The fruit fly (Drosophila) is one of the most important animals used to understand brain circuits. This is because one can use extensive fly genetics tools to perturb specific neurons and understand their role in various behaviors. However, knowing which genes each neuron expresses in order to achieve the required tasks has remained difficult. We developed a technique to image mRNAs (the gene intermediate between DNA and protein) in entire brains of fruit flies that provides this missing tool. First, we process the fixed tissue so that fluorescent probes efficiently bind to mRNAs in the entire brain. These probes can then be imaged seamlessly thanks to a clearing treatment that makes the tissue optically transparent. Combined with a light sheet microscope capable of light sheet illumination, the technique allows counting individual molecules of mRNA to detect when, where and how many mRNAs are expressed throughout the brain.
Quantitative mRNA Imaging Throughout the Entire Drosophila Brain
Long X*, Colonell J, Wong AM, Singer RH, Lionnet T*, (2016) Bioarxiv
We built on the Janelia Fluor™ dyes to design organic fluors that can be turned on with blue light. The dyes penetrate living cells and can be conjugated in vivo to target proteins (HaloTag). Because the fluors are bright and we can easily control their concentration using blue light, they are perfectly suited for single molecule tracking in vivo.
Bright photoactivatable fluorophores for single-molecule Imaging.
A new imaging technique that captures on camera the nascent peptides being produced by individual mRNA molecules in living cells. This technology opens the door to investigating when and where translation occurs.
Real-time Quantification of single RNA translation dynamics in living cells.
Morisaki T, Lyon K, DeLuca KF, DeLuca JG, English BP, Zhang Z, Lavis LD, Grimm JB, Viswanathan S, Looger LL, Lionnet T, Stasevich T. (2016) Science Jun 17; 352 (6292): 1425-9
We observed that the enzyme that synthesizes mRNA from DNA (Pol II) accumulates around genes when they are induced. Dozens of Pol II form these clusters for a few seconds before dissociating. The longer these clusters last, the more RNA is produced. The factors that trigger these elusive clusters remain to be discovered!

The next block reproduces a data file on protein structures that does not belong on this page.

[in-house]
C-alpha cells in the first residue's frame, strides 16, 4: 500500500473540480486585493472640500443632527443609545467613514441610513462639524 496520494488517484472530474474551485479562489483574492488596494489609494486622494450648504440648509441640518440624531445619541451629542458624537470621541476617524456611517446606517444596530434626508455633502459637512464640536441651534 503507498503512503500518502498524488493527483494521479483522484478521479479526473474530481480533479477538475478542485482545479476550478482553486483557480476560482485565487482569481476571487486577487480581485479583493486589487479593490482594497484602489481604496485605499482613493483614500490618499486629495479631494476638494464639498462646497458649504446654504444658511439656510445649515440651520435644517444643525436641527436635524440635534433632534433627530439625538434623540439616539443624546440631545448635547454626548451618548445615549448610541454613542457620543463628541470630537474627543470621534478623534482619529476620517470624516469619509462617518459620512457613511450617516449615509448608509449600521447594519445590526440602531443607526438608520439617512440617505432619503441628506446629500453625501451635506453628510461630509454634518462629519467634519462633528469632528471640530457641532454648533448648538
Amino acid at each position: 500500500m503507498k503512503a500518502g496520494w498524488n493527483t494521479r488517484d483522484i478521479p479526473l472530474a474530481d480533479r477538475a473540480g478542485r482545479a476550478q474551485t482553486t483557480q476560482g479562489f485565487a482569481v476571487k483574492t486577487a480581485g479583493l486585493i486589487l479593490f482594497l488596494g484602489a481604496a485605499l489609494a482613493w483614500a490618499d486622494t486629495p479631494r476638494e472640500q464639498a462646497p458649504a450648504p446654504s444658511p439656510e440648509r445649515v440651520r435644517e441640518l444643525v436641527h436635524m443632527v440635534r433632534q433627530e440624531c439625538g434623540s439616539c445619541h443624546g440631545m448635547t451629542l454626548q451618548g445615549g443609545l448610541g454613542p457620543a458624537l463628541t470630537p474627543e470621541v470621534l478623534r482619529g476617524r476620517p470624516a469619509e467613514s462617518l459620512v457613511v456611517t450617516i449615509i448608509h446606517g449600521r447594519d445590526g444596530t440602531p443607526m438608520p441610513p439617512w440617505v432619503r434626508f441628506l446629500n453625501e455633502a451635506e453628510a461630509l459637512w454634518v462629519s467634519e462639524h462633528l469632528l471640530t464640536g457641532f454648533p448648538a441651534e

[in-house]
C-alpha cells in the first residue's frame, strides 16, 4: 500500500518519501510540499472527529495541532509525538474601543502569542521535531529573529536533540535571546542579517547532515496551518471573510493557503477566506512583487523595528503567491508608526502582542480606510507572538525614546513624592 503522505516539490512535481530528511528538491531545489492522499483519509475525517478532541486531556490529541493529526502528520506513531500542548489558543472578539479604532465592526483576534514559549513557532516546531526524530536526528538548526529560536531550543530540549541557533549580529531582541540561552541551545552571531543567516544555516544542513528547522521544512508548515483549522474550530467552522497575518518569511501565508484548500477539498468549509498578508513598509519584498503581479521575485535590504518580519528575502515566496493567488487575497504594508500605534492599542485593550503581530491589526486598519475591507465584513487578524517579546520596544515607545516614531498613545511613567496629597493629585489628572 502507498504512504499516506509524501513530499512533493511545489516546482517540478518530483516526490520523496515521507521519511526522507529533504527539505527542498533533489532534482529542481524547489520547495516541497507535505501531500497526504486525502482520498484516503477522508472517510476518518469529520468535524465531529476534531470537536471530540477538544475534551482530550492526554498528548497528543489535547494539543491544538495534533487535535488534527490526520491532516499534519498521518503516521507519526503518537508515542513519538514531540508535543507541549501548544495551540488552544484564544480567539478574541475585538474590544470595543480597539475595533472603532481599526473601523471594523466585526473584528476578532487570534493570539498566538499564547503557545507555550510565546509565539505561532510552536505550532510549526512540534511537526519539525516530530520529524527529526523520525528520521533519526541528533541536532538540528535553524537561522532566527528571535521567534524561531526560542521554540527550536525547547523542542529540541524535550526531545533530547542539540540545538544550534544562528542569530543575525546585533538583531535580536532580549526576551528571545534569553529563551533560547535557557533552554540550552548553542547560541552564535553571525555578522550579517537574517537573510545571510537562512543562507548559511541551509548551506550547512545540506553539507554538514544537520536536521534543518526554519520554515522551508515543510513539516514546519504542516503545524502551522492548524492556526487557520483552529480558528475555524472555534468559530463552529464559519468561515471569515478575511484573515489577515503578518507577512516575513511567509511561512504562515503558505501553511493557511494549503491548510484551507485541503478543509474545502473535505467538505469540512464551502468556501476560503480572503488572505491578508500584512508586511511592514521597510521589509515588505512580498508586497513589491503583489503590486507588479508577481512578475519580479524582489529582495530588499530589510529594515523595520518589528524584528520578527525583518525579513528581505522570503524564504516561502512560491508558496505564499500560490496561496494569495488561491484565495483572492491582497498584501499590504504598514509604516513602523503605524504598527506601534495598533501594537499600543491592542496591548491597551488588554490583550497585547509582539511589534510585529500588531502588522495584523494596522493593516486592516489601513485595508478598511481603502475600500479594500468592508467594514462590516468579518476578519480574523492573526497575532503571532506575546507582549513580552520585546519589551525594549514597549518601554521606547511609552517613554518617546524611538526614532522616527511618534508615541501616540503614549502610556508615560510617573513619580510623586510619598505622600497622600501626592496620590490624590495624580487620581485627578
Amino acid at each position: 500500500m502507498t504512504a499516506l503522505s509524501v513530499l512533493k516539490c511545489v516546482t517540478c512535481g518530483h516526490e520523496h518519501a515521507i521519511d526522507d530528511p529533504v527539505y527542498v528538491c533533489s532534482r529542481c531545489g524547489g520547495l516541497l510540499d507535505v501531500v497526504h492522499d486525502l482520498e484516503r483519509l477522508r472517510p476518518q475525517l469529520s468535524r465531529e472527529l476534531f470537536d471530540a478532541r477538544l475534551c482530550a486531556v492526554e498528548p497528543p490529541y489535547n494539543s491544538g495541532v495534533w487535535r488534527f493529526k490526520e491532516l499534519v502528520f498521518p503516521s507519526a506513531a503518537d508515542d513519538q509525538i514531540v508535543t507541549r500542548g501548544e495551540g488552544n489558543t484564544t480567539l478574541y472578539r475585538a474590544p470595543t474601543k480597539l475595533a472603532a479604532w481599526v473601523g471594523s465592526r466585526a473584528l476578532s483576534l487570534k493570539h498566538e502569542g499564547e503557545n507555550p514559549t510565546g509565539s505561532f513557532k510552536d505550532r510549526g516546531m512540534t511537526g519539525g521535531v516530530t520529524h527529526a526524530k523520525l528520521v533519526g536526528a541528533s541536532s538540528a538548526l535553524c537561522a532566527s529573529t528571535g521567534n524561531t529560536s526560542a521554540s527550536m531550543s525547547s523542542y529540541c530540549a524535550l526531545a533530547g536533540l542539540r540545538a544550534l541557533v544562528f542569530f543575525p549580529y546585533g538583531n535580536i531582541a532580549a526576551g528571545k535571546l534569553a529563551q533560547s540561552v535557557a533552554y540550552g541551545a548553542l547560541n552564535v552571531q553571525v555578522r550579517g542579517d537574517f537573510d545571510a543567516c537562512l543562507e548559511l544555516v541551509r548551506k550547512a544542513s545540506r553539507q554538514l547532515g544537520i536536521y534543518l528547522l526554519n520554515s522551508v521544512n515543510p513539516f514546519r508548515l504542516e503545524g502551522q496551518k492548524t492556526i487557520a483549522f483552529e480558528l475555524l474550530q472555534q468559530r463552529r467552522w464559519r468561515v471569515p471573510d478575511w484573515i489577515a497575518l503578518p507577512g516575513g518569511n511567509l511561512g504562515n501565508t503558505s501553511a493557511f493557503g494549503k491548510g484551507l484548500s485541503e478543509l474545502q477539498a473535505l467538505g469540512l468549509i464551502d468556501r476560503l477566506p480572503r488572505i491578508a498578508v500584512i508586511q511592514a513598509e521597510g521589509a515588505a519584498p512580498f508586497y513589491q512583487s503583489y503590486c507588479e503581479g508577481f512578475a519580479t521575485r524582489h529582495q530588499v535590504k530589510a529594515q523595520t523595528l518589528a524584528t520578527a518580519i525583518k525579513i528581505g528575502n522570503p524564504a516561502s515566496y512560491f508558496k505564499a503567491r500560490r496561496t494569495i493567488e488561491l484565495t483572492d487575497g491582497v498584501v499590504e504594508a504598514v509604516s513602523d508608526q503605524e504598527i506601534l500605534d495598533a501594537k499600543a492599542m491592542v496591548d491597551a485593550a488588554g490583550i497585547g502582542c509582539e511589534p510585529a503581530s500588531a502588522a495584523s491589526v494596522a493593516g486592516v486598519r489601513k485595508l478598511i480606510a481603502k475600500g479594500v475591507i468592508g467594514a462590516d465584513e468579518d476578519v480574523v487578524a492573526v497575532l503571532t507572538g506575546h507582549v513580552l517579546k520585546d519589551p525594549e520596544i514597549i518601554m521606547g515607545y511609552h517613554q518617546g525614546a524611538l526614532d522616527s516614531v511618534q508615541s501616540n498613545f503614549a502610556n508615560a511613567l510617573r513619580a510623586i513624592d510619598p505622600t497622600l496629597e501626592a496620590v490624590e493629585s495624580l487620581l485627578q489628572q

RNA Polymerase II cluster dynamics predicts mRNA ouput in living cells.
A novel design for the optics at the center of the Multifocus Microscope (MFM): a microscope capable of acquiring the full volume of a sample in a single camera shot.
Multifocus microscopy with precise color multi-phase diffractive optics applied in functional neuronal imaging.
Abrahamsson S, Ilic R, Wisniewski J, Mehl B, Yu L, Chen L, Davanco M, Oudjedi L, Fiche J-B, Hajj B, Jin X, Pulupa J, Cho C, Mir M, El Beheiry M, Darzacq X, Nollmann M, Dahan M, Wu C, Lionnet T, Liddle AJ, Bargmann CI (2016) Biomedical Optics Express 7 (3) 855 PMC
By co-tracking individual molecules of mRNAs and ribosomes (the molecules synthesizing proteins from mRNA), we were able to identify locations of the cell where RNA is made into proteins.
Mapping translation ‘hot spots’ in live cells by tracking single molecules of mRNA and ribosomes.
We harnessed the CRISPR system to label genomic loci in fixed cells. The CasFISH technique can provide results in as little as 15 minutes, a significant improvement on the traditional DNA-FISH based methods.
CASFISH : CRISPR/Cas9-mediated in situ labeling of genomic loci in fixed cells.
In Drosophila embryos, mRNA molecules from specific genes aggregate into granules at the posterior pole (the region of the embryo that will eventually give rise to gametes). Within each of these small small (~100 nanometers) granules, the positions of mRNAs is not random; rather, mRNAs from the same species accumulate together at preferred locations.
Drosophila germ granules are structured and contain homotypic mRNA clusters.